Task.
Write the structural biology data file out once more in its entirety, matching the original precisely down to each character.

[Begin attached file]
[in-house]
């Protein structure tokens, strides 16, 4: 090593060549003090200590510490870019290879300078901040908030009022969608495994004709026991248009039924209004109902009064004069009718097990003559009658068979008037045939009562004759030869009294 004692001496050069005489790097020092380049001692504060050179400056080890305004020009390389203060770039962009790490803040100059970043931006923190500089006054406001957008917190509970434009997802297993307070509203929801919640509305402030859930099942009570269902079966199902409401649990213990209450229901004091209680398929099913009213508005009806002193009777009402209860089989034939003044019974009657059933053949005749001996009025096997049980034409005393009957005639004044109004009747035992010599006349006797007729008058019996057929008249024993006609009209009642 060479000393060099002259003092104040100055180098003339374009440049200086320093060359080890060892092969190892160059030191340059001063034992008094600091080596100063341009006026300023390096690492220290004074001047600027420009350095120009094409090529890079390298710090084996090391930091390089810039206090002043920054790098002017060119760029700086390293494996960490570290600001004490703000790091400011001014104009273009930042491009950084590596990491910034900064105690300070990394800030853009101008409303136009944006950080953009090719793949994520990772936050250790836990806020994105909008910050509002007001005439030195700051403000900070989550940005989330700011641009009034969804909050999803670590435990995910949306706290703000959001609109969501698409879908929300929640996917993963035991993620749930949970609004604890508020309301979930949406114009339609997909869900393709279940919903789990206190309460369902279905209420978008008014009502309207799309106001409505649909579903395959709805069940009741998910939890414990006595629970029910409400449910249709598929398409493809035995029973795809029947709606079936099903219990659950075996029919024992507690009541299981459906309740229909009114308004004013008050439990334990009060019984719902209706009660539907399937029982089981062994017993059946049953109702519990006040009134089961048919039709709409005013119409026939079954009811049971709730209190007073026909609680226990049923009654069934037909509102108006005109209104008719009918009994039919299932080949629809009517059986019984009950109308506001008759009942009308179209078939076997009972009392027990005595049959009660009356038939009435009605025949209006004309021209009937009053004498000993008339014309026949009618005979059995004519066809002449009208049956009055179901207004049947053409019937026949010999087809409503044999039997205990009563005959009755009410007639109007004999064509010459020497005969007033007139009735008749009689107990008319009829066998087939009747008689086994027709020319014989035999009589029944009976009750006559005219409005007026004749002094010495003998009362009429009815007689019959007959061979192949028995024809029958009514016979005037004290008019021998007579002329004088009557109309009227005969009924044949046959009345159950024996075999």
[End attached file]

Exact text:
[in-house]
């Protein structure tokens, strides 16, 4: 090593060549003090200590510490870019290879300078901040908030009022969608495994004709026991248009039924209004109902009064004069009718097990003559009658068979008037045939009562004759030869009294 004692001496050069005489790097020092380049001692504060050179400056080890305004020009390389203060770039962009790490803040100059970043931006923190500089006054406001957008917190509970434009997802297993307070509203929801919640509305402030859930099942009570269902079966199902409401649990213990209450229901004091209680398929099913009213508005009806002193009777009402209860089989034939003044019974009657059933053949005749001996009025096997049980034409005393009957005639004044109004009747035992010599006349006797007729008058019996057929008249024993006609009209009642 060479000393060099002259003092104040100055180098003339374009440049200086320093060359080890060892092969190892160059030191340059001063034992008094600091080596100063341009006026300023390096690492220290004074001047600027420009350095120009094409090529890079390298710090084996090391930091390089810039206090002043920054790098002017060119760029700086390293494996960490570290600001004490703000790091400011001014104009273009930042491009950084590596990491910034900064105690300070990394800030853009101008409303136009944006950080953009090719793949994520990772936050250790836990806020994105909008910050509002007001005439030195700051403000900070989550940005989330700011641009009034969804909050999803670590435990995910949306706290703000959001609109969501698409879908929300929640996917993963035991993620749930949970609004604890508020309301979930949406114009339609997909869900393709279940919903789990206190309460369902279905209420978008008014009502309207799309106001409505649909579903395959709805069940009741998910939890414990006595629970029910409400449910249709598929398409493809035995029973795809029947709606079936099903219990659950075996029919024992507690009541299981459906309740229909009114308004004013008050439990334990009060019984719902209706009660539907399937029982089981062994017993059946049953109702519990006040009134089961048919039709709409005013119409026939079954009811049971709730209190007073026909609680226990049923009654069934037909509102108006005109209104008719009918009994039919299932080949629809009517059986019984009950109308506001008759009942009308179209078939076997009972009392027990005595049959009660009356038939009435009605025949209006004309021209009937009053004498000993008339014309026949009618005979059995004519066809002449009208049956009055179901207004049947053409019937026949010999087809409503044999039997205990009563005959009755009410007639109007004999064509010459020497005969007033007139009735008749009689107990008319009829066998087939009747008689086994027709020319014989035999009589029944009976009750006559005219409005007026004749002094010495003998009362009429009815007689019959007959061979192949028995024809029958009514016979005037004290008019021998007579002329004088009557109309009227005969009924044949046959009345159950024996075999």